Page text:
August 03, 2006
Some Media Still On A-Rod
From Jeremy Sandler in the National Post yesterday:
He won his second American League MVP award last year with the Yankees, and he became the youngest player to hit 450 career home runs earlier this year, but Rodriguez has not been able to escape the critics that continually point to his contract. He is not hitting as many homers as he has in the past -- he is on pace for 35 home runs, the second time in three years he will have failed to reach 40 -- and, worse, he has been accused of not hitting in the clutch. Yankees fans have booed, almost mercilessly, this season.
"It's been a challenging year no question," the 31-year-old third baseman says, "but I'm proud to have gone out there through some struggling times."
Blogs at such Yankee-friendly Web sites like pinstripealley.com are filled with vitriol towards Rodriguez.
While his overall production has been solid, he is striking out more than ever. His average in so-called late-inning pressure situations with runners on base is a mere .214 and though he won two Gold Gloves as a shortstop, he leads the American League with 18 errors at third base this year.
He has never entirely been accepted by the Yankee faithful. From his arrival as a one-time foil to Yankees legend Derek Jeter to his infamous slap at the ball in the 2004 playoffs to his .133 batting average in last year's division series, Yankee fans simply do not feel he is living up to his billing or his contract.
"[Boston's] David Ortiz has fans pulling for him every time, and if he doesn't get he job done they're saying, 'Get it next time,'" says Damon, who left the Red Sox for the Yankees last winter.
"Every at-bat is in question with [Rodriguez]. It makes it tough as a player.
"He understands that he needs to win a championship for the fans to really accept him."
For manager Joe Torre, the circus surrounding Rodriguez has taken on an almost satirical bent.
"The fans, every game, they cheer the hell out of him and you predict it, you hit into a double-play, you strike out, they boo you," Torre says. "But it's sort of a mock thing so much attention has been called to it."
This all got me thinking - If the Yankees win the World Series this year, what type of role does Alex have to play in the Series to get the media/fan monkey off his back?
If he goes 1 for 23 to start the World Series and then hits a game-winning HR in the bottom of the 9th in Game 6, turning a loss into a ring-clincher victory, is that enough?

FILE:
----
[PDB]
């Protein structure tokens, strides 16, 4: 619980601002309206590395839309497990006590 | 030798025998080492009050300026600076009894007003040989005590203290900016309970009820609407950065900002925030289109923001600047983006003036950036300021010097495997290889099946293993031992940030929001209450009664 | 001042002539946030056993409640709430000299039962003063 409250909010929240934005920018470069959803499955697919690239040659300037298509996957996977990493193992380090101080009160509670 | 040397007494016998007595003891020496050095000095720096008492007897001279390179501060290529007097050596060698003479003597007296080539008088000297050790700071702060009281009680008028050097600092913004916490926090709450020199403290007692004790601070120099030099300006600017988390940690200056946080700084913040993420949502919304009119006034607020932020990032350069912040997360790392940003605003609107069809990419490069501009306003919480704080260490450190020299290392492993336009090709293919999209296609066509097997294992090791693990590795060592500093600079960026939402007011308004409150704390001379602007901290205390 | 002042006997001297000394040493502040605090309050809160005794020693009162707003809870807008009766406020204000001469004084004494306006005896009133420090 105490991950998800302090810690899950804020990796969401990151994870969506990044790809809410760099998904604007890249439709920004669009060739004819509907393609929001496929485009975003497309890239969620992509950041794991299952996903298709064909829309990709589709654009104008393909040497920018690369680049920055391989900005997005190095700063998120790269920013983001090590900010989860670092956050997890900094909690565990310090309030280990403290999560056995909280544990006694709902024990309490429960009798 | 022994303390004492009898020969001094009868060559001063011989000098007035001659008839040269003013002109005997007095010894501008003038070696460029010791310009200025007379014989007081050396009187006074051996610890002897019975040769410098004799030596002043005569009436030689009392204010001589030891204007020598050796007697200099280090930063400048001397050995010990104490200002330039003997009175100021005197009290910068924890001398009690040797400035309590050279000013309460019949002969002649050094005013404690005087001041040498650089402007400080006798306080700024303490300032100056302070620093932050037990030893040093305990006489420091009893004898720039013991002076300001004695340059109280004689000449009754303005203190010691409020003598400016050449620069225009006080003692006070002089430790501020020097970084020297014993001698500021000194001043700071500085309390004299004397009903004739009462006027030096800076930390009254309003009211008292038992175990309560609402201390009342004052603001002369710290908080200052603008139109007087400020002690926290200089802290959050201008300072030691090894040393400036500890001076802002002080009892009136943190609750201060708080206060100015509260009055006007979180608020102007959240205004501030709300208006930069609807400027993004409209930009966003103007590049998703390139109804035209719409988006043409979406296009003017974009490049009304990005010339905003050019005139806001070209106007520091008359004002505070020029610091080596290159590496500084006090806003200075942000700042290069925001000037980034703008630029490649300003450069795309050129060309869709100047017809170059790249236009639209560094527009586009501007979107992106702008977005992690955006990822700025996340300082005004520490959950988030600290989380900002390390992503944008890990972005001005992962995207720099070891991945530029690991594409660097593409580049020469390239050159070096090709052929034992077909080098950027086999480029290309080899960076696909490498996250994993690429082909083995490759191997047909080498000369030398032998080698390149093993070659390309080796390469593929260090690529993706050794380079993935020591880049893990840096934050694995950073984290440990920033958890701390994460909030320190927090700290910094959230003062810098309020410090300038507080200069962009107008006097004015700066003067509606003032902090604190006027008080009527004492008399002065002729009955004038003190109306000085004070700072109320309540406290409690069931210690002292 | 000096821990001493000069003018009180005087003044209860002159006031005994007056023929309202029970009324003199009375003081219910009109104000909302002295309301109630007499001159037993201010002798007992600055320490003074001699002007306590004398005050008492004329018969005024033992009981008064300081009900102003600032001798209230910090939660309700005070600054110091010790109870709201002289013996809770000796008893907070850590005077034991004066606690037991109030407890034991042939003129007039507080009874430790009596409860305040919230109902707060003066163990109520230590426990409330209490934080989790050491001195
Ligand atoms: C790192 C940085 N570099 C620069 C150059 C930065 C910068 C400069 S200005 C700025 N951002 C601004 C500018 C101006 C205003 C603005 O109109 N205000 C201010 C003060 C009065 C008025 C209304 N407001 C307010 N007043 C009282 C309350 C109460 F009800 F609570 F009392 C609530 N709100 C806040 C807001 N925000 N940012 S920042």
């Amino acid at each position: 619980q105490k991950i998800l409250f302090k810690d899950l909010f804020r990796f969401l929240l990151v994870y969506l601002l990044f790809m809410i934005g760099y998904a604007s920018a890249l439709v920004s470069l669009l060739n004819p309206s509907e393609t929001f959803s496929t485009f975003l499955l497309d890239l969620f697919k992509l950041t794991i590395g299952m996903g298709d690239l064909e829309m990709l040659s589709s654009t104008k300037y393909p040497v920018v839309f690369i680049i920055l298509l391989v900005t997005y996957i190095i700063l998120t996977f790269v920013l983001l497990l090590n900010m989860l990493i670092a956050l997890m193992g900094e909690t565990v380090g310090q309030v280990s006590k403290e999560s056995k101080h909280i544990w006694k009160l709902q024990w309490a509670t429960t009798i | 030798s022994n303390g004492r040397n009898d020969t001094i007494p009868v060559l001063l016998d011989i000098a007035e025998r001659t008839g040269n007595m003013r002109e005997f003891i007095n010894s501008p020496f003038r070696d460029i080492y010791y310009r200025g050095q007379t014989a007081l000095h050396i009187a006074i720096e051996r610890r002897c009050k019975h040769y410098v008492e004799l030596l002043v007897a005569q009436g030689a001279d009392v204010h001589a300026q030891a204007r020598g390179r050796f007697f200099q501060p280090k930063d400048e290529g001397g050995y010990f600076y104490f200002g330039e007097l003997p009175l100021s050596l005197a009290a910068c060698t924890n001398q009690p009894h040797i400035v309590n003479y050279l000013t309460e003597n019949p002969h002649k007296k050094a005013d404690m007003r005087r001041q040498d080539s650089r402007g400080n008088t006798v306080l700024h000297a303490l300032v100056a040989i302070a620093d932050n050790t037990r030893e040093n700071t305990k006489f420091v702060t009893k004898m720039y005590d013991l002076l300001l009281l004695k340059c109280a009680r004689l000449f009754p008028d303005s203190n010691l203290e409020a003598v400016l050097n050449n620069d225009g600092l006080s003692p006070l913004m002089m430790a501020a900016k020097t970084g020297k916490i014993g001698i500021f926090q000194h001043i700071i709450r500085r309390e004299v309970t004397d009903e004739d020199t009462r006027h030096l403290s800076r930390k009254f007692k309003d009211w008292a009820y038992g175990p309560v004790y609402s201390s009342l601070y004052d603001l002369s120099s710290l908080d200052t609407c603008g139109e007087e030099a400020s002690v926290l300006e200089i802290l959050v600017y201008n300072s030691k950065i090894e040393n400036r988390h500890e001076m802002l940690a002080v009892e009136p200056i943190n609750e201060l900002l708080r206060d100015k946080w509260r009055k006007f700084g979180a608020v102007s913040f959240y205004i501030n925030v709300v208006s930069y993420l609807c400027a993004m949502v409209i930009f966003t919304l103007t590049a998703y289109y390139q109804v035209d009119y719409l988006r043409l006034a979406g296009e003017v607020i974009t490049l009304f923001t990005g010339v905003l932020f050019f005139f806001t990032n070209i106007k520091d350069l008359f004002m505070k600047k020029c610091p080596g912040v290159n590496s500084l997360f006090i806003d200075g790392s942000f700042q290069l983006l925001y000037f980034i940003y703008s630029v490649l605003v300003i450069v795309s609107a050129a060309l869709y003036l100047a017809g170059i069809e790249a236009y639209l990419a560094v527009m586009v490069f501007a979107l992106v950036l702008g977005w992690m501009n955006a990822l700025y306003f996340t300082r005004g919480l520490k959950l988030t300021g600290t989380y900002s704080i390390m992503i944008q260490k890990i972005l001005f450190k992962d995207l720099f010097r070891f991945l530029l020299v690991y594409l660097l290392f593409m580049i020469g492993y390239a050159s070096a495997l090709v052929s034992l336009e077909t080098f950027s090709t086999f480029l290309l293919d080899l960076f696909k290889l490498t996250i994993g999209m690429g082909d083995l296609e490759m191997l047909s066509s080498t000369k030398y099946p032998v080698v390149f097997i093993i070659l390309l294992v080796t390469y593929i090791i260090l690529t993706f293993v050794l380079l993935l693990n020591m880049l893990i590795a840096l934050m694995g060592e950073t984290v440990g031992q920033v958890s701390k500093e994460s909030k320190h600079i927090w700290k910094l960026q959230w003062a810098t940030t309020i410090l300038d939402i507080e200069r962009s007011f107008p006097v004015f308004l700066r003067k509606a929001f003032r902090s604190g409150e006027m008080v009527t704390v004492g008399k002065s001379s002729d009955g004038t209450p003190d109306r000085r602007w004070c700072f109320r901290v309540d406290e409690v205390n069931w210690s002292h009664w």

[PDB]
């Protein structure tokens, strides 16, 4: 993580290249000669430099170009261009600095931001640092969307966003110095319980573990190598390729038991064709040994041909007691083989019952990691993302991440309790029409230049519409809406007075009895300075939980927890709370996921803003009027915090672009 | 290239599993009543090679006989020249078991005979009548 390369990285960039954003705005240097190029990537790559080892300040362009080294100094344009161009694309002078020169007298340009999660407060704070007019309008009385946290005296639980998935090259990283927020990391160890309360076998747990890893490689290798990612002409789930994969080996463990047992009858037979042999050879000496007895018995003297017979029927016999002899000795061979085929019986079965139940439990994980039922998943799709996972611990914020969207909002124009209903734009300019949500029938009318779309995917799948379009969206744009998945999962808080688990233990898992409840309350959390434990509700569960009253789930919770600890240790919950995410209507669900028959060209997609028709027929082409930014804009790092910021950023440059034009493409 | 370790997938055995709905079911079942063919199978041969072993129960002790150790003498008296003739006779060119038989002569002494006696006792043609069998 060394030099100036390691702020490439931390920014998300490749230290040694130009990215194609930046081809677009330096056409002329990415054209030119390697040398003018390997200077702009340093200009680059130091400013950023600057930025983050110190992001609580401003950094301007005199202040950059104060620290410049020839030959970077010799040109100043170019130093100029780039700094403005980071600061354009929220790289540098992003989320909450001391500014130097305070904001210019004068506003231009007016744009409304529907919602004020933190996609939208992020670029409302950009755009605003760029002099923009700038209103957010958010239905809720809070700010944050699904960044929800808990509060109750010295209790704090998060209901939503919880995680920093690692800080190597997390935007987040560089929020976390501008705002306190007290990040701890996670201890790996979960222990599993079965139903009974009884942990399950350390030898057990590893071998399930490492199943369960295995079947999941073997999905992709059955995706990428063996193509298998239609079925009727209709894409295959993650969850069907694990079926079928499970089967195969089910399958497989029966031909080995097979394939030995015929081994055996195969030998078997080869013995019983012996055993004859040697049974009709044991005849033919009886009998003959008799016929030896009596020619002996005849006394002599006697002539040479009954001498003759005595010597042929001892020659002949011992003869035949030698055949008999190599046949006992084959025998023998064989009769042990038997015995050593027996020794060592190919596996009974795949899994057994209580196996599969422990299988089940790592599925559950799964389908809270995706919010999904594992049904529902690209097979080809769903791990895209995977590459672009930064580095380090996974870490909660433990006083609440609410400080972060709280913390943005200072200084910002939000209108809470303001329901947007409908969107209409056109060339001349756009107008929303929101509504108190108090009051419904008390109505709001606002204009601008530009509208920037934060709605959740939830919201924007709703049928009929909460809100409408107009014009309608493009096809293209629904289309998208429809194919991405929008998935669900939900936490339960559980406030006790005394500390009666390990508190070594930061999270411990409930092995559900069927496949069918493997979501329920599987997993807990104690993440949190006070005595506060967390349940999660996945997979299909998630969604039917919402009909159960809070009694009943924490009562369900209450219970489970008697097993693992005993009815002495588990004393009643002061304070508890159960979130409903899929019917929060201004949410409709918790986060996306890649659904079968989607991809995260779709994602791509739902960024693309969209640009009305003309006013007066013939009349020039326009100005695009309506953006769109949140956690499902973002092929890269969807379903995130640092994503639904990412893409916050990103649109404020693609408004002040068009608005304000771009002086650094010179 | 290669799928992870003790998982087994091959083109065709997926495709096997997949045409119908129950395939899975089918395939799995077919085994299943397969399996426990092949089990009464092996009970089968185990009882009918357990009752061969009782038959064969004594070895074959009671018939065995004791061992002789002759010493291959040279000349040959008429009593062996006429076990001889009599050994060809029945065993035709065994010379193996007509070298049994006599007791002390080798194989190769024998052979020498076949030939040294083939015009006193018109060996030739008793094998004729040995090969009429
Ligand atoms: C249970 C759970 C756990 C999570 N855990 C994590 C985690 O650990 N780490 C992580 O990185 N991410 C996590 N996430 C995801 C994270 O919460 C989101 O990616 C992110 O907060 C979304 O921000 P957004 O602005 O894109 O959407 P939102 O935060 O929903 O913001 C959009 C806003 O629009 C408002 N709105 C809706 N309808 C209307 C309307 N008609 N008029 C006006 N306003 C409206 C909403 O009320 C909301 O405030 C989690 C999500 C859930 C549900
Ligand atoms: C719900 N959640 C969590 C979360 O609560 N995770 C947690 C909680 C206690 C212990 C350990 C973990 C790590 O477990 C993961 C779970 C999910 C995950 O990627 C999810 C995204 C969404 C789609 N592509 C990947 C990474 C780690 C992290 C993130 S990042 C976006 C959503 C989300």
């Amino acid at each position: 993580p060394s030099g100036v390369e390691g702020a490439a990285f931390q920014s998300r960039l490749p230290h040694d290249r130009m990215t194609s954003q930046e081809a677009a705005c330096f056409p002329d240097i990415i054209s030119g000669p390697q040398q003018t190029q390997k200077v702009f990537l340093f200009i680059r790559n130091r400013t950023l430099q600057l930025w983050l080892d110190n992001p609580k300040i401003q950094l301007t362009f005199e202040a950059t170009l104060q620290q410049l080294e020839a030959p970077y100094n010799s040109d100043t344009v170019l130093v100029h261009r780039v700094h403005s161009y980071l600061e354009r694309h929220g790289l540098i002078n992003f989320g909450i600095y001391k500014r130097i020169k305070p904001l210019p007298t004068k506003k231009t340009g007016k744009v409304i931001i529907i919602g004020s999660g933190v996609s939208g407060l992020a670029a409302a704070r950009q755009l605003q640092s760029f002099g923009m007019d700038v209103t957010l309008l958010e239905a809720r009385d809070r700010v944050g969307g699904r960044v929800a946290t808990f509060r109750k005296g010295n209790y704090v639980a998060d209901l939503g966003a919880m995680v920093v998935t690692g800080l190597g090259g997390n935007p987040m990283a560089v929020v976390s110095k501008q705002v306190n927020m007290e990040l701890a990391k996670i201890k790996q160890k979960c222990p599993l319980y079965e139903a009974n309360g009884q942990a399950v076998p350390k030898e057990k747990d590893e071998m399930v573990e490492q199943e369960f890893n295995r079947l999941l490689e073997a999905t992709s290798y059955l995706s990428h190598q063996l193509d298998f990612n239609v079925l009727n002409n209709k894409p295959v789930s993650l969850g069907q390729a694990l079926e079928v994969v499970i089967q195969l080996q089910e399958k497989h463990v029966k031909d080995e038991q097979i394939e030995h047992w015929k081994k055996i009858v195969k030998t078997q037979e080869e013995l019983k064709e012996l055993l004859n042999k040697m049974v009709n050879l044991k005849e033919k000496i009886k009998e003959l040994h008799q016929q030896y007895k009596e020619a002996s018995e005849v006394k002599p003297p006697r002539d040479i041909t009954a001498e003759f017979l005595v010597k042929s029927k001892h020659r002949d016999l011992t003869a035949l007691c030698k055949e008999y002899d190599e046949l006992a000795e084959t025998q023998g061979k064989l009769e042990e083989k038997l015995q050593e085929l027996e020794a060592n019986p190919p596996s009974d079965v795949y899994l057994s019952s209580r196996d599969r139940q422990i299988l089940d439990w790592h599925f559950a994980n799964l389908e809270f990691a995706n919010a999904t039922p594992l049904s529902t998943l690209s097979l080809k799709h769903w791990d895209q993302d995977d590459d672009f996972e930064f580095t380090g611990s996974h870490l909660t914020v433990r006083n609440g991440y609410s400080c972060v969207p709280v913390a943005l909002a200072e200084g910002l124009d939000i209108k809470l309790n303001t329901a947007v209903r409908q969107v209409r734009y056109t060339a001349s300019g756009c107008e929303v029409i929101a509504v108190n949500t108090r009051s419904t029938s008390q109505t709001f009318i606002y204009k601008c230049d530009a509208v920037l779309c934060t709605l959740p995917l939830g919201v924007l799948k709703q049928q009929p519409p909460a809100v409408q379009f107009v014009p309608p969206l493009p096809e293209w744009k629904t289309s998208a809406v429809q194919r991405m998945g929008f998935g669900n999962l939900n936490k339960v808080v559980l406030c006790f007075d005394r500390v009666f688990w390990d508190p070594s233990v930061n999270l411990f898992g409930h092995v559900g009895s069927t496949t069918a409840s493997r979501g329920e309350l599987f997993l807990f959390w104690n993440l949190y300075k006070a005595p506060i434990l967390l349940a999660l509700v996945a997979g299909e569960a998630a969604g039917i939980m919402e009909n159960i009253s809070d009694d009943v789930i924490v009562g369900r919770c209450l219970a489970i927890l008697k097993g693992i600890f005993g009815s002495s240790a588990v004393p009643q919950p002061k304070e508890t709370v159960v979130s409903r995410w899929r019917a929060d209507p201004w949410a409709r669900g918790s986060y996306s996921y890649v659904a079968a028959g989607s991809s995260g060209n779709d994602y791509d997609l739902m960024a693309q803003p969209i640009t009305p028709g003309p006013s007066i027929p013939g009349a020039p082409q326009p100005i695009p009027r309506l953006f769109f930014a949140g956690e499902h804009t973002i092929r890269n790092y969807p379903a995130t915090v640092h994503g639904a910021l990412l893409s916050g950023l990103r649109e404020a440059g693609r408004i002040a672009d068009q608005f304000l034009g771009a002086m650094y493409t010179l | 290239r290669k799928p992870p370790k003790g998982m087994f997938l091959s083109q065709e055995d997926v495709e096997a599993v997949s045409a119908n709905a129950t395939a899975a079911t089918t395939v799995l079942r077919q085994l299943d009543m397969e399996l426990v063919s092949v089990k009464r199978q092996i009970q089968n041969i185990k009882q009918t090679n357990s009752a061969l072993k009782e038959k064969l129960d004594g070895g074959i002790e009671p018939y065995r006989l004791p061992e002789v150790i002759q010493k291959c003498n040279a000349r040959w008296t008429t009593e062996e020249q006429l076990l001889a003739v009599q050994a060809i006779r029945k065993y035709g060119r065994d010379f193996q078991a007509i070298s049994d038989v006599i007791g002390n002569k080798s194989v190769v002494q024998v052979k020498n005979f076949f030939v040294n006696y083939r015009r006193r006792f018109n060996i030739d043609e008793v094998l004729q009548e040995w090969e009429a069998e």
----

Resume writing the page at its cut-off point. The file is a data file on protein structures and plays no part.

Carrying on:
Or, does he have to "star" in an entire World Series to get everyone off his case?
Is it just with the bat, or, with the glove too? If he hits .529 in the World Series but makes an error in the field that costs the Yankees a game, will the masses still be after him?
Further, do the Yankees need to win the World Series to end all this? What if the Yankees lose the World Series - but, in the Series, A-Rod bats like Barry Bonds did in the 2002 World Series? After all, that performance got the choker-label off Bonds. Could it work for A-Rod too?
I just hope that the Yankees make the World Series this year and that it gives A-Rod a chance to end this all - in some fashion.
Yes, even I'm getting tired of talking about it.
Posted by Steve Lombardi at August 3, 2006 10:32 AM
I don't think the media will ever get off A-Rod's back. They love to hate him because he's n easy target.
It's like that one popular kid in high school: everyone bashes him on the outside, but on the inside they are all wishing they could be just like him.
Let's get Adrian Beltre over here so the media can see what a real overpaid, bust of a third baseman looks like.
Posted by: Mike A. at August 3, 2006 11:35 AM
I have to agree, Mike A. I think the fans and media will work with A-Rod on a day-by-day basis. When he does good, they'll cheer. When he does bad, they'll boo. I don't really understand it. He had such an amazing year last year. I think what happened was everyone was so disgusted by his ALDS and when he started the year in a funk, the disgust carried over and now it will never end. Since most fans are sheep anyway and takes their cues from others, A-Rod doing well in the post-season will generate some nice press and that will lead to some fans getting off his back. But even with some post-season heroics, I think most people will always, for some reason, even if it's just a little thing that exists in the back of their minds, hate A-Rod. Apparently no one liked him in Texas, either. So maybe it's just his personality.
He must not start 0-15 in the WS and then get a meaningless single and ask for the ball. And finish 1-22. Definite no-no......